The Trump EPA’s new Affordable Clean Energy (ACE) rule proposal announced today aims to replace the Obama EPA’s Clean Power Plan (CPP) for limiting CO2 emissions from coal-fired power plants. The new proposal finds that the Best System of Emission Reduction (BSER) for such plants is Heat Rate Improvements (HRI) — that is, to have each affected plant figure out how to generate more electricity with less fuel. This approach is in stark contrast with CPP which contained a complex “building block” approach to BSER.
But aside from the controversy that will inevitably surround the less stringent CO2 reductions required, there are also proposed changes to EPA’s New Source Review (NSR) permitting program that may stir up just as much hoopla.
NSR is one of EPA’s bedrock programs that has been around almost as long as EPA itself. The NSR program requires sources to undergo a pretty expensive, time-consuming, rigorous (some would say “onerous”) review to determine whether constructing a new facility or modifying an existing facility would result in the “significant increase” of a regulated pollutant. If there is a significant increase, the plant would then be subject to potentially much more stringent (i.e., costly) requirements. Needless to say, most plants avoid NSR entanglement like the plague.
The current NSR approach to determining whether there is a significant increase is incredibly complex and detailed but in broad strokes goes something like this…
Step 1: Is there a physical or operational change? If yes, go to Step 2. If no, end.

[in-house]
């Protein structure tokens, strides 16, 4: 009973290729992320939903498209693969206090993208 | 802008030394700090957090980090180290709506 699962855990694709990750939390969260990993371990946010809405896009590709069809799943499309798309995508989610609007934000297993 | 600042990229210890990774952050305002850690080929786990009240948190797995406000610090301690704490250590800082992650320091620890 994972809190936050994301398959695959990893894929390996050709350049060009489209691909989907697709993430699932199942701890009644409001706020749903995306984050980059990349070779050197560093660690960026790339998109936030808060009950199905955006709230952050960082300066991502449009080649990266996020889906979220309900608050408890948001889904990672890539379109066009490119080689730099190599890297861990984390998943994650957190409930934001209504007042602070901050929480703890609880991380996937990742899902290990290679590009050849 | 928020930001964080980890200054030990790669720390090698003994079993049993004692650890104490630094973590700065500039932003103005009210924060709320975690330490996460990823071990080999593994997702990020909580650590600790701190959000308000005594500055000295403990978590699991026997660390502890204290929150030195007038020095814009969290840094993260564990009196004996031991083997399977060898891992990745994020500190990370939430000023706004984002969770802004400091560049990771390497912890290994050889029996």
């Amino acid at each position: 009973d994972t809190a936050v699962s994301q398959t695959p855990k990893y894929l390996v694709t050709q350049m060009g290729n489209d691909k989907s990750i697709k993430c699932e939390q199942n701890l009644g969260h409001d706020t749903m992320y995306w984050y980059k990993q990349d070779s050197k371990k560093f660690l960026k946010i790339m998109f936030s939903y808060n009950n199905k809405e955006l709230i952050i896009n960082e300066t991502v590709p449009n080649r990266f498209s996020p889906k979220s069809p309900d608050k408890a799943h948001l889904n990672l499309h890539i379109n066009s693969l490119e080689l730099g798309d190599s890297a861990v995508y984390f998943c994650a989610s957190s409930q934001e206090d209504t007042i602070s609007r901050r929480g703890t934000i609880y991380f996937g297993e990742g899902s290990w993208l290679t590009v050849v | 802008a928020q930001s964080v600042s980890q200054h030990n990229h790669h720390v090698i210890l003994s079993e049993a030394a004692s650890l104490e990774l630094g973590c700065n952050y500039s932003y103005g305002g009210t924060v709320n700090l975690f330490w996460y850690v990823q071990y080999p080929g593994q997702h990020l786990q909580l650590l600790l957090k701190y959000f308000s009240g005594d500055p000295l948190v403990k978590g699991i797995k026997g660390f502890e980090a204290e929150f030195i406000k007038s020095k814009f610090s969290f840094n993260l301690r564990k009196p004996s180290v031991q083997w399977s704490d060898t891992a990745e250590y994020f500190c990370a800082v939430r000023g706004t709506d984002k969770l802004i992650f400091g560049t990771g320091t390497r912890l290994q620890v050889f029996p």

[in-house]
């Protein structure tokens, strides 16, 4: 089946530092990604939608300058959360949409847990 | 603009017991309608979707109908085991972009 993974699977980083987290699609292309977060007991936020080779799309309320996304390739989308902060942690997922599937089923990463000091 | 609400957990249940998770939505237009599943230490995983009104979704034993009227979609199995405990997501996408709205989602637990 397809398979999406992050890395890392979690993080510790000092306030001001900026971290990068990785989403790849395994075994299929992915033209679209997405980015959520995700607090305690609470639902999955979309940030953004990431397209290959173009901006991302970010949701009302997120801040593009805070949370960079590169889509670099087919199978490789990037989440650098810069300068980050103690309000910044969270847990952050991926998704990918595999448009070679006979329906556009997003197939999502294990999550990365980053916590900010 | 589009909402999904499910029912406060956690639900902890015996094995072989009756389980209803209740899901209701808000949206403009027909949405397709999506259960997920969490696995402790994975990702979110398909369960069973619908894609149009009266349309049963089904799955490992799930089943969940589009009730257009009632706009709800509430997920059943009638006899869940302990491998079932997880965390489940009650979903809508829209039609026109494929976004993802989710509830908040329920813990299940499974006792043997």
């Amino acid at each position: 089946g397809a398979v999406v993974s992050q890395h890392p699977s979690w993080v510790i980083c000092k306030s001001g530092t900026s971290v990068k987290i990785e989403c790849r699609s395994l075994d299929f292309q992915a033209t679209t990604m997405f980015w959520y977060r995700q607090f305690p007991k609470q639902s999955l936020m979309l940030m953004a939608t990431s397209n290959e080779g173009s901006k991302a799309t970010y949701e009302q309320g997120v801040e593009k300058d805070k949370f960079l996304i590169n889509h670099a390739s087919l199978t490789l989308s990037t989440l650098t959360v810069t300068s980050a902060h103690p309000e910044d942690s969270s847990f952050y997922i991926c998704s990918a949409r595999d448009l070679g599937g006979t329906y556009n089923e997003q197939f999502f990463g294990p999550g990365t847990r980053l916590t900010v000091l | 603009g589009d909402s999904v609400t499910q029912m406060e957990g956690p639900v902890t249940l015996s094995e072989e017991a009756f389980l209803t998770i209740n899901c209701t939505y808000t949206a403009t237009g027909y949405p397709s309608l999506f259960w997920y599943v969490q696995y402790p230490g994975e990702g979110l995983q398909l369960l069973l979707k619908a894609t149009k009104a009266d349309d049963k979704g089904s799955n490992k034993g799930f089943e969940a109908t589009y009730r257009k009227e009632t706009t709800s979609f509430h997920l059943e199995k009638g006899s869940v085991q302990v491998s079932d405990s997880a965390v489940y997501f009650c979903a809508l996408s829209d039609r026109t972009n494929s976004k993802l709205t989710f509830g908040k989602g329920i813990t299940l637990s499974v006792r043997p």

Step 2: Is there an ANNUAL increase in actual emissions greater than the EPA significance threshold? If yes, go to Step 3. If no, end.
Step 3: Is there a significant increase in NET ANNUAL emissions? If yes, our condolences… you are subject to NSR rules. If no, congrats, you are not subject to major source NSR (maybe minor though).
The key takeaway here is that a significant increase in emissions is determined on an annual basis. That creates a potential problem from the power plant’s perspective. How? At the present time, there is no system in place to store the power produced by power plants. So the output of all the power plants on the electrical grid must be continually adjusted based on the electrical demand. This process is called dispatching. The more efficiently a plant operates, the more likely it is to be dispatched at a higher output or for longer periods of time. Therefore, if a plant improves its efficiency through a heat rate improvement project under ACE (a good thing), it will likely be operating at higher loads over a longer period of time. This may trigger NSR applicability (a not-so-good thing). This may happen even though the plant’s pollutant emission concentrations remain unchanged or even are reduced. It’s simply a matter of ANNUAL operating time. Yes, the efficient plant is generating electricity in place of a less efficient plant, but that offset is not recognized by the NSR approach.
Now, I’m not going to get into a debate about NSR stringency here and whether that’s a good thing or a bad thing. I’m simply stating that from a power plant’s perspective, NSR can be viewed as inhibiting potential efficiency increases. And the ACE proposal is all about power plant efficiency.
To address this issue, the ACE proposal changes the NSR significant increase procedure for coal-fired plants from three steps to four…
Step 1: Same as now
Step 2: Is there an increase in HOURLY emissions? If yes, go to Step 3. If no, end.
Step 3: Same as Step 2 now
Step 4: Same as Step 3 now
EPA is proposing several alternatives to how this hourly test would be calculated. The overall idea is to limit exposure to NSR applicability when initiating projects to improve plant efficiency. This could be considered in the same light as EPA current NSR exemption for pollution control projects. In any case, the proposed change is not mandatory but simply an option that may be adopted by states in their State Implementation Plans to meet ACE requirements.
I’m looking forward to the debate on this one…